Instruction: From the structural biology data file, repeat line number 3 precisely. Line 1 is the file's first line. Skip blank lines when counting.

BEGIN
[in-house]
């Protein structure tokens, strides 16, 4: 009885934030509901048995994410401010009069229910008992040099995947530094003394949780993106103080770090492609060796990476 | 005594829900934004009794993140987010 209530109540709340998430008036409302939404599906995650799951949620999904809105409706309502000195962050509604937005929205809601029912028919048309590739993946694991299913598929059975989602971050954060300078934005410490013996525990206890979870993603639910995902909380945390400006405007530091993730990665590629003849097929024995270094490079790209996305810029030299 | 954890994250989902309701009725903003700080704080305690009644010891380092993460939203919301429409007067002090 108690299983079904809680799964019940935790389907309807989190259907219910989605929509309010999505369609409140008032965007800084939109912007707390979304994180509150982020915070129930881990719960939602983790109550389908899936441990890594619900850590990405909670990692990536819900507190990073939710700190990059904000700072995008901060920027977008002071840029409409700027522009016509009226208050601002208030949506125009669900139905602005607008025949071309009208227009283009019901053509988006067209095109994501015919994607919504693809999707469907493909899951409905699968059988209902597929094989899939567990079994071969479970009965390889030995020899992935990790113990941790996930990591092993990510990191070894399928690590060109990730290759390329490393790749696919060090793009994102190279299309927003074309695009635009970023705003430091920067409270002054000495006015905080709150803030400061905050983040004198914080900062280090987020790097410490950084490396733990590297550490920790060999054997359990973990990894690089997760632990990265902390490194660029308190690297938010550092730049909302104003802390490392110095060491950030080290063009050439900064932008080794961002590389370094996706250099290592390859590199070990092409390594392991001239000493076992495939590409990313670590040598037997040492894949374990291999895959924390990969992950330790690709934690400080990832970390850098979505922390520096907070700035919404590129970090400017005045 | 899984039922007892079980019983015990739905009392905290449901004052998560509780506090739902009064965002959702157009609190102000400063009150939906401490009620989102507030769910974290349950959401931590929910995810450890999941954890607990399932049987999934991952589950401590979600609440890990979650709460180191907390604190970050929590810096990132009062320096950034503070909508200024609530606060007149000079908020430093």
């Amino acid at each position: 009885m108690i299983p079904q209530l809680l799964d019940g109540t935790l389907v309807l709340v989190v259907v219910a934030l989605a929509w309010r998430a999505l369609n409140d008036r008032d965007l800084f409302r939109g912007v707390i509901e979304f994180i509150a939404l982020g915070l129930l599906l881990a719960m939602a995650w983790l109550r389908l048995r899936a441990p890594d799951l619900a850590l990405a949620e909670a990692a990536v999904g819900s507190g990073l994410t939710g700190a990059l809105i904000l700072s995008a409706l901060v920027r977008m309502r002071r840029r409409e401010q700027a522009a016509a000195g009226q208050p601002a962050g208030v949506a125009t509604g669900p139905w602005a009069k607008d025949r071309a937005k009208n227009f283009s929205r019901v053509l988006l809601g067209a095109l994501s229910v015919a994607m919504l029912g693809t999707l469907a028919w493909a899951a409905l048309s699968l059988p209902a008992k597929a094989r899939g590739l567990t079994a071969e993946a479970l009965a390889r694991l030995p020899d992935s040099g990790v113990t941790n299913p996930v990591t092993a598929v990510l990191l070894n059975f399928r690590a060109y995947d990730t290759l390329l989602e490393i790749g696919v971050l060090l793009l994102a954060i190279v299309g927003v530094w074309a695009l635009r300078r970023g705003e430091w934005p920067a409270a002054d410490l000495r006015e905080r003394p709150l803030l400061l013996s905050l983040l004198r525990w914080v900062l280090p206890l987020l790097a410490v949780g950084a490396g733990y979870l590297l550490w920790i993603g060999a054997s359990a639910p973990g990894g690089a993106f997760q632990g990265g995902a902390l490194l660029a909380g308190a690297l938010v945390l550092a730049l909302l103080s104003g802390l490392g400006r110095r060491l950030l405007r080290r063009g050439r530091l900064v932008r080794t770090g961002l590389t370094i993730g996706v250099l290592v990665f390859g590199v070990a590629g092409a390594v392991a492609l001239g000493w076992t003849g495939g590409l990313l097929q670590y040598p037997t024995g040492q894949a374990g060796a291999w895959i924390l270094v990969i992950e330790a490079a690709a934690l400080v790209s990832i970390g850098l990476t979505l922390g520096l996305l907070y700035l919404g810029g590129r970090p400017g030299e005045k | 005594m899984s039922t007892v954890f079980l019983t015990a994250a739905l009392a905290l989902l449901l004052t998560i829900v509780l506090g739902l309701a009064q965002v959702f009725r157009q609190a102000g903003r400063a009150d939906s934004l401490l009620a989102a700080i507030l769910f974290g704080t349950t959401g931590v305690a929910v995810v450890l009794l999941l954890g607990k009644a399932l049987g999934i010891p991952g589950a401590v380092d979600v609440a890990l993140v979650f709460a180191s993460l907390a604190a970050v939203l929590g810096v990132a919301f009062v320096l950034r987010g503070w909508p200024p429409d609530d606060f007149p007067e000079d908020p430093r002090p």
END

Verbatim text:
């Amino acid at each position: 009885m108690i299983p079904q209530l809680l799964d019940g109540t935790l389907v309807l709340v989190v259907v219910a934030l989605a929509w309010r998430a999505l369609n409140d008036r008032d965007l800084f409302r939109g912007v707390i509901e979304f994180i509150a939404l982020g915070l129930l599906l881990a719960m939602a995650w983790l109550r389908l048995r899936a441990p890594d799951l619900a850590l990405a949620e909670a990692a990536v999904g819900s507190g990073l994410t939710g700190a990059l809105i904000l700072s995008a409706l901060v920027r977008m309502r002071r840029r409409e401010q700027a522009a016509a000195g009226q208050p601002a962050g208030v949506a125009t509604g669900p139905w602005a009069k607008d025949r071309a937005k009208n227009f283009s929205r019901v053509l988006l809601g067209a095109l994501s229910v015919a994607m919504l029912g693809t999707l469907a028919w493909a899951a409905l048309s699968l059988p209902a008992k597929a094989r899939g590739l567990t079994a071969e993946a479970l009965a390889r694991l030995p020899d992935s040099g990790v113990t941790n299913p996930v990591t092993a598929v990510l990191l070894n059975f399928r690590a060109y995947d990730t290759l390329l989602e490393i790749g696919v971050l060090l793009l994102a954060i190279v299309g927003v530094w074309a695009l635009r300078r970023g705003e430091w934005p920067a409270a002054d410490l000495r006015e905080r003394p709150l803030l400061l013996s905050l983040l004198r525990w914080v900062l280090p206890l987020l790097a410490v949780g950084a490396g733990y979870l590297l550490w920790i993603g060999a054997s359990a639910p973990g990894g690089a993106f997760q632990g990265g995902a902390l490194l660029a909380g308190a690297l938010v945390l550092a730049l909302l103080s104003g802390l490392g400006r110095r060491l950030l405007r080290r063009g050439r530091l900064v932008r080794t770090g961002l590389t370094i993730g996706v250099l290592v990665f390859g590199v070990a590629g092409a390594v392991a492609l001239g000493w076992t003849g495939g590409l990313l097929q670590y040598p037997t024995g040492q894949a374990g060796a291999w895959i924390l270094v990969i992950e330790a490079a690709a934690l400080v790209s990832i970390g850098l990476t979505l922390g520096l996305l907070y700035l919404g810029g590129r970090p400017g030299e005045k | 005594m899984s039922t007892v954890f079980l019983t015990a994250a739905l009392a905290l989902l449901l004052t998560i829900v509780l506090g739902l309701a009064q965002v959702f009725r157009q609190a102000g903003r400063a009150d939906s934004l401490l009620a989102a700080i507030l769910f974290g704080t349950t959401g931590v305690a929910v995810v450890l009794l999941l954890g607990k009644a399932l049987g999934i010891p991952g589950a401590v380092d979600v609440a890990l993140v979650f709460a180191s993460l907390a604190a970050v939203l929590g810096v990132a919301f009062v320096l950034r987010g503070w909508p200024p429409d609530d606060f007149p007067e000079d908020p430093r002090p």